Skeletal muscle development and the regeneration of adult muscle tissue requires the completion of myogenesis: activation, proliferation, differentiation, and fusion of muscle specific stem cells, known as satellite cells . Myogenesis is highly regulated by cellular, molecular, and particularly hormonal signals that orchestrate cell mobility, cell contact, hormone sensitivity and the expression of muscle regulatory factors (i.e. MyoD, Myf5, myogenin, and MRF5) [2, 3].
Hormone signaling is critical in the regulation of skeletal muscle mass. Mitogenic signals from insulin and insulin-like growth factor (IGF-1) converge on the insulin receptor substrate (IRS) to regulate cell metabolism, protein synthesis, cell survival, and cell growth by activating phosphoinositide 3-kinase (PI3-kinase)/protein kinase B (PKB or AKT) and extracellular signal-regulated kinase (ERK) signaling pathways [4–9]. However, the kinases and the mechanisms that regulate signal transduction through these cascades, as well as the result on myogenesis, are not completely characterized. Specifically, PI3-kinase is a primary regulator of anabolic and catabolic responses that contribute to the maintenance of skeletal muscle mass, and is activated by IRS1 [10, 11]. Importantly, the theta isoform of the protein kinase C family (PKCθ) phospho-inhibits insulin receptor substrate-1 (IRS1) on ser1101 (homologous to ser1095 mouse numbering), suppressing downstream activation of AKT , a target of PI3-kinase and mediator of anabolic and catabolic signaling [10, 11]. PKCθ also regulates skeletal muscle regeneration in vivo  and myogenesis in vitro [14–16], albeit through mechanisms that are not completely understood. Therefore, further investigation into the cellular signaling dynamics regulated by PKCθ will advance our understanding of the cellular and molecular regulation of the myogenic program.
PKC molecules are intracellular serine/threonine kinases expressed by a variety of cell types involved in diverse functions depending on their structure. PKC molecules are classified as either 1) conventional, containing Ca2+ and diacylglycerol/phorbol binding domains, 2) novel, missing the Ca2+ binding domain and 3) atypical, lacking the Ca2+ and diacylglycerol binding domains . PKCθ is a member of the novel family of PKC molecules and is predominantly expressed in hematopoietic  and skeletal muscle cells .
In skeletal muscle, PKCθ regulates, insulin sensitivity [20–22], muscle cell proliferation and differentiation [14, 16, 23], skeletal muscle regeneration , and expression of acetylcholine receptors in the neuromuscular junction [24–26]. Nonetheless, the contribution of PKCθ to myogenesis is controversial. Studies using human  and chick  primary muscle cells showed that PKCθ expression decreases throughout differentiation, a time associated with increased muscle creatine kinase  and desmin  protein levels, both of which support differentiation and myotube formation. PKCθ was not detected in mouse embryonic myoblasts, which were resistant to the inhibitory effects of phorbol esters and transforming growth factor beta (TGF-β) [27, 28] on myotube formation . Genetic forced expression of PKCθ in mouse embryonic myoblasts prevented myotube formation in the presence of TGFβ and phorbol ester . Moreover, mice with dystrophic muscle have improved skeletal muscle regeneration when PKCθ is globally absent . Taken together, these studies support that PKCθ is a negative regulator of myogenesis and skeletal muscle regeneration. Alternatively, primary muscle cell cultures derived from global PKCθ knockout mice and muscle-specific PKCθ kinase-dead mice have demonstrated a requirement for PKCθ in myogenesis and regeneration . Lastly, in C2C12 muscle cells, PKCθ expression remained constant and overexpression of PKCθ did not impair differentiation .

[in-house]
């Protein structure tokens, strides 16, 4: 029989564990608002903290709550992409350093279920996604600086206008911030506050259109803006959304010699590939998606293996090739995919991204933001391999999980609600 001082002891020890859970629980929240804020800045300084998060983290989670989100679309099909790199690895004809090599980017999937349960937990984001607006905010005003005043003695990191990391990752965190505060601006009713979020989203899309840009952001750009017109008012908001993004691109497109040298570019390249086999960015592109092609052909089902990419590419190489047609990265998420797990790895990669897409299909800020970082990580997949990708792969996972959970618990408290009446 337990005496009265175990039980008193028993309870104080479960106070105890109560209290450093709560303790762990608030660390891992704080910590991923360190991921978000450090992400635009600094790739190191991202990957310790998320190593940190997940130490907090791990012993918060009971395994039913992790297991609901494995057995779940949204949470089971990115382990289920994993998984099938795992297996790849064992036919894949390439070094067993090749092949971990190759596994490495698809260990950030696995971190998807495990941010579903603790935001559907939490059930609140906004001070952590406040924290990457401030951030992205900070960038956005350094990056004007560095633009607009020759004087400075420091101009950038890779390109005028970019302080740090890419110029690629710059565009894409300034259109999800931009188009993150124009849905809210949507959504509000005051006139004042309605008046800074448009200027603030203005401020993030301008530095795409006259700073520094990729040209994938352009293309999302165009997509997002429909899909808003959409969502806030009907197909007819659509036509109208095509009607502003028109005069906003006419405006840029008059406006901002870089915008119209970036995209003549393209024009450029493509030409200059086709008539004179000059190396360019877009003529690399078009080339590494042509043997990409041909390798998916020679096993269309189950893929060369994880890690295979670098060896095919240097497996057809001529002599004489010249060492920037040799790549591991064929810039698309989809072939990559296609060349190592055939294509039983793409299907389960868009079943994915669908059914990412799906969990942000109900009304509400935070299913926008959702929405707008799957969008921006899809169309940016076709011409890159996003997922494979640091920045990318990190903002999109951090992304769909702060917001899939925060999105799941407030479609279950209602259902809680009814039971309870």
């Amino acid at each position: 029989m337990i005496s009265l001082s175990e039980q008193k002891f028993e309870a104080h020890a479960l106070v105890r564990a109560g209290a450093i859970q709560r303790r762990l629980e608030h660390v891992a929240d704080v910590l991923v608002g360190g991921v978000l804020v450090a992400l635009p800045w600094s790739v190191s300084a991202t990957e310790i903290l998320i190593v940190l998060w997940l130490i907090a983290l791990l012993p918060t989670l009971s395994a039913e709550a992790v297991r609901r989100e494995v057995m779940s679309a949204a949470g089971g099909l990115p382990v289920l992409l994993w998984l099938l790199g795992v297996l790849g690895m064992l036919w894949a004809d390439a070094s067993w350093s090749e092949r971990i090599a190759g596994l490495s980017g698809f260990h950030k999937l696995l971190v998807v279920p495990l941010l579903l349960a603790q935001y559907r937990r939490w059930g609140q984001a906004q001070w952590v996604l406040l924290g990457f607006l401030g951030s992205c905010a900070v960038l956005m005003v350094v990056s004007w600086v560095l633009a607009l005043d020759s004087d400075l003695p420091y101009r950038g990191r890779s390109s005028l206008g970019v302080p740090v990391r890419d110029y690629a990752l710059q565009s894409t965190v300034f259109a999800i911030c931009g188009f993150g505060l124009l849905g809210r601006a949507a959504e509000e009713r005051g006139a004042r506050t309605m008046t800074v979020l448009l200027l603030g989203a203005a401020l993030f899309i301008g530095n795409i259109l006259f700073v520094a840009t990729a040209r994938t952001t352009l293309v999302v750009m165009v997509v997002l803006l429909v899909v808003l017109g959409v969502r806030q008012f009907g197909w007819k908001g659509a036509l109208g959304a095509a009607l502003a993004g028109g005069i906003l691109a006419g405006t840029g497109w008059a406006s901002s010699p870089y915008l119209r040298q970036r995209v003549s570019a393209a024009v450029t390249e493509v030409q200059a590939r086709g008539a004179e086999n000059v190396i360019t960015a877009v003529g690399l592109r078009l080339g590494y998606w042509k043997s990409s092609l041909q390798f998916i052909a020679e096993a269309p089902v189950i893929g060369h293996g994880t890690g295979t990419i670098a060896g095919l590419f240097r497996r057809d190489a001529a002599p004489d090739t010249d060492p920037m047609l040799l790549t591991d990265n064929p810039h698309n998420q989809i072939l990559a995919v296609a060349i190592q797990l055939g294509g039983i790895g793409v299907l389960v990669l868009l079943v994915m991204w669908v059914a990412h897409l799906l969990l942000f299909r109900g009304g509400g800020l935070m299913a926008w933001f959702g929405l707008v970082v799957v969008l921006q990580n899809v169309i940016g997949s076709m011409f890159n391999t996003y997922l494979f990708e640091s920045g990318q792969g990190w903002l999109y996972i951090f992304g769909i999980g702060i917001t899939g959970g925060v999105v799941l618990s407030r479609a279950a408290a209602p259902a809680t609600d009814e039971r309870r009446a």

The overall objective of this study was to investigate how PKCθ regulates cell signaling events that contribute to the advancement of the myogenic program. We hypothesized that PKCθ negatively regulates the myogenic program via IRS1. To test this hypothesis we used a short hairpin-RNA (shRNA) to specifically knockdown PKCθ expression in C2C12 cells (PKCθshRNA), an established cell line for investigating the myogenic program [8, 30–32]. We then investigated how reduced PKCθ affected signaling through the classical insulin signaling pathway in addition to the affect on differentiation and fusion of muscle myoblasts. Our data reveal a PKCθ-regulated myogenic pathway involving serine phosphorylation of IRS1 and phosphorylation of ERK1/2 in the control of myoblast differentiation that enhances our understanding of how PKCθ contributes to myogenic signaling.